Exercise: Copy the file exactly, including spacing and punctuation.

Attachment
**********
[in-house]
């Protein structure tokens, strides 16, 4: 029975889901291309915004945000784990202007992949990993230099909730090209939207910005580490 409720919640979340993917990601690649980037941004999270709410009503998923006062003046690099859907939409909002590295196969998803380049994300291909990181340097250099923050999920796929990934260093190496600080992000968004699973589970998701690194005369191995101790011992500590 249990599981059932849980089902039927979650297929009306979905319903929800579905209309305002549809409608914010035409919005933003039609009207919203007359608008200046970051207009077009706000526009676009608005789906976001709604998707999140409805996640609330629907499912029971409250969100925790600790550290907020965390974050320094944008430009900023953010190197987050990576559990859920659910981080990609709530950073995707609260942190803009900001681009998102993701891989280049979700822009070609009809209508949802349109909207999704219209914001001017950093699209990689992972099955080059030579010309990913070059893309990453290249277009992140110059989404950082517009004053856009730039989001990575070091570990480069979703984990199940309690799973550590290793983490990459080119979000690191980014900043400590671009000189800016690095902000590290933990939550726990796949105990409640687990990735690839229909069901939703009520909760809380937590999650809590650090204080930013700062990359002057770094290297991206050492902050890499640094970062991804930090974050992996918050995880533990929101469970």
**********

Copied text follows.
[in-house]
């Protein structure tokens, strides 16, 4: 029975889901291309915004945000784990202007992949990993230099909730090209939207910005580490 409720919640979340993917990601690649980037941004999270709410009503998923006062003046690099859907939409909002590295196969998803380049994300291909990181340097250099923050999920796929990934260093190496600080992000968004699973589970998701690194005369191995101790011992500590 249990599981059932849980089902039927979650297929009306979905319903929800579905209309305002549809409608914010035409919005933003039609009207919203007359608008200046970051207009077009706000526009676009608005789906976001709604998707999140409805996640609330629907499912029971409250969100925790600790550290907020965390974050320094944008430009900023953010190197987050990576559990859920659910981080990609709530950073995707609260942190803009900001681009998102993701891989280049979700822009070609009809209508949802349109909207999704219209914001001017950093699209990689992972099955080059030579010309990913070059893309990453290249277009992140110059989404950082517009004053856009730039989001990575070091570990480069979703984990199940309690799973550590290793983490990459080119979000690191980014900043400590671009000189800016690095902000590290933990939550726990796949105990409640687990990735690839229909069901939703009520909760809380937590999650809590650090204080930013700062990359002057770094290297991206050492902050890499640094970062991804930090974050992996918050995880533990929101469970």